The police officers took Mr. Reed to the police station in their car, and Ms. Tsybulnik said she and her friends followed them throughout the journey. At the police station, Ms. Tsybulnik was advised to return the following morning to pick up Mr. Reed after he sobered up.
When she returned, she found Mr. Reed had been beaten up, she said, and one of the police officers demanded $1,000 to let him go. The officer denied the bribery allegation.
An hour later, several officers from the Russia’s Federal Security Service, or the F.S.B., arrived and without an interpreter or lawyer present, interviewed Mr. Reed, who had various forms of identification in his wallet confirming his status as a former member of the military.
“The fact that F.S.B. officers appeared means that they were interested in the detained person,” Mr. Pavlov, the lawyer, said. “They could have even followed him before.”
Mr. Reed was charged with endangering the lives of the police officers. The officers testified that during their trip to the station, Mr. Reed grabbed the driver’s arm, causing the car to swerve into the opposite lane. Mr. Reed, they said, elbowed one in the stomach.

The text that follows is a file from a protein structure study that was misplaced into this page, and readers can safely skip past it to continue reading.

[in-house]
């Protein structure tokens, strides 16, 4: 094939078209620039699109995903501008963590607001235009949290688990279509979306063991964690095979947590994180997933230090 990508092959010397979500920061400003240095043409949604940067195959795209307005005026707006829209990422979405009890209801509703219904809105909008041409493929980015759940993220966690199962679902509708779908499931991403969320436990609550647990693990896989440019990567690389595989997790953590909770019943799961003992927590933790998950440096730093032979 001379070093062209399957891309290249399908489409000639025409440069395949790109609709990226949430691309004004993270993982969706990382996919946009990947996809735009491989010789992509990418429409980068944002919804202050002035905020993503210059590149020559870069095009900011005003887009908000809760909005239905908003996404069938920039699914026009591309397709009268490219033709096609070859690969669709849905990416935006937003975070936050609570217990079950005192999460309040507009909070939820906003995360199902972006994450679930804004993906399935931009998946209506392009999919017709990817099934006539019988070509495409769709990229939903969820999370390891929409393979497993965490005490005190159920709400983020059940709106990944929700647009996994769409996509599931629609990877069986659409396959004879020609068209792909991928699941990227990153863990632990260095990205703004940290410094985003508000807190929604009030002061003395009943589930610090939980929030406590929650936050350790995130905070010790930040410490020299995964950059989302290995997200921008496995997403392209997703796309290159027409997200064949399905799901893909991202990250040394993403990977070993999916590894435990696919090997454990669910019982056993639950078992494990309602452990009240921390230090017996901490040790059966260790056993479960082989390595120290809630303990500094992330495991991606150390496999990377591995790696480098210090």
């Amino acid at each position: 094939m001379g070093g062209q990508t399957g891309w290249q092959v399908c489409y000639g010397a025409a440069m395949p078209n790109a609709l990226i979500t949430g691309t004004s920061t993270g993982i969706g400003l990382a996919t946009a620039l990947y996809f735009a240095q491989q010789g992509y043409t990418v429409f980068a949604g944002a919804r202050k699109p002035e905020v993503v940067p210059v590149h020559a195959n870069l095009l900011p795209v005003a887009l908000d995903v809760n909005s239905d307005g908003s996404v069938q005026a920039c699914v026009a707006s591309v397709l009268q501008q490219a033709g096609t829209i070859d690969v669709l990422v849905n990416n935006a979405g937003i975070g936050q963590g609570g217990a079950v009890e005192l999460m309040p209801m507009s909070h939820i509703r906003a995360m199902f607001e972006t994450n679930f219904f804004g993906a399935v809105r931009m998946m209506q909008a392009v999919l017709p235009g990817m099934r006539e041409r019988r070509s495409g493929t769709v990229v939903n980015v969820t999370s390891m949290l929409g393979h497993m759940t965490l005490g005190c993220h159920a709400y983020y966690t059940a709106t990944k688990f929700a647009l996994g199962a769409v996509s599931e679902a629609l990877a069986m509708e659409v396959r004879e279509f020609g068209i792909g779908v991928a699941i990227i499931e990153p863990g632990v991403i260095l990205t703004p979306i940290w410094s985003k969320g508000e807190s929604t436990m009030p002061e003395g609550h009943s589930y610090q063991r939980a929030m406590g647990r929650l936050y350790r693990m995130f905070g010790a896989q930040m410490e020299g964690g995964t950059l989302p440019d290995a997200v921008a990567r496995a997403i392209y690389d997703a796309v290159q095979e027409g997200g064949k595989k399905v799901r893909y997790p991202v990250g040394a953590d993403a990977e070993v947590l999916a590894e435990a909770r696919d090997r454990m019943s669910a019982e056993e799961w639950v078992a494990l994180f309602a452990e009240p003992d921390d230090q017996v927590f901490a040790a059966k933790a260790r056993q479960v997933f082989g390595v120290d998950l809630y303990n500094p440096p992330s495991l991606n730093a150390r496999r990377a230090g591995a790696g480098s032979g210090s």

CCTV footage presented in court did not appear to show the car swerve.
In September 2019, Mr. Reed’s father Joey, 60, a retired fire chief, flew to Moscow to help his son with the legal proceedings.
“We want our son home, I don’t care how,” Mr. Reed said in an interview.
For two months, Trevor Reed wasn’t allowed an interpreter, and was habitually denied medical treatment for his health conditions, his family said. For seven months, investigators didn’t allow family members see him, they said.